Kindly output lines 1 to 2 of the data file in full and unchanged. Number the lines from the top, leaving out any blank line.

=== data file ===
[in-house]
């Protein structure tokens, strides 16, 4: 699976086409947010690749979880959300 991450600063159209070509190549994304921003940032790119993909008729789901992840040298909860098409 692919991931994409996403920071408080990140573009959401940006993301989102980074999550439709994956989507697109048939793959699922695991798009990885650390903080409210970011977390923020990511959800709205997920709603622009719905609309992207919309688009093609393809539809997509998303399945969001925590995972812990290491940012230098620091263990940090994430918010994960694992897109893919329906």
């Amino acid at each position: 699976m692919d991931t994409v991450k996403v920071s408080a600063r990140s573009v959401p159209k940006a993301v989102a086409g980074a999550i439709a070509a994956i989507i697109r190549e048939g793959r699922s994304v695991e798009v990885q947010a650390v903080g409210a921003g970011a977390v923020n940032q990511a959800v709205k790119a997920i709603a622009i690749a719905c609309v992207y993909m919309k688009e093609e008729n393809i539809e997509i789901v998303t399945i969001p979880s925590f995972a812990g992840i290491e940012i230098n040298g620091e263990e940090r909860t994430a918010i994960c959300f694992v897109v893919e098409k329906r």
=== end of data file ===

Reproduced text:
[in-house]
């Protein structure tokens, strides 16, 4: 699976086409947010690749979880959300 991450600063159209070509190549994304921003940032790119993909008729789901992840040298909860098409 692919991931994409996403920071408080990140573009959401940006993301989102980074999550439709994956989507697109048939793959699922695991798009990885650390903080409210970011977390923020990511959800709205997920709603622009719905609309992207919309688009093609393809539809997509998303399945969001925590995972812990290491940012230098620091263990940090994430918010994960694992897109893919329906």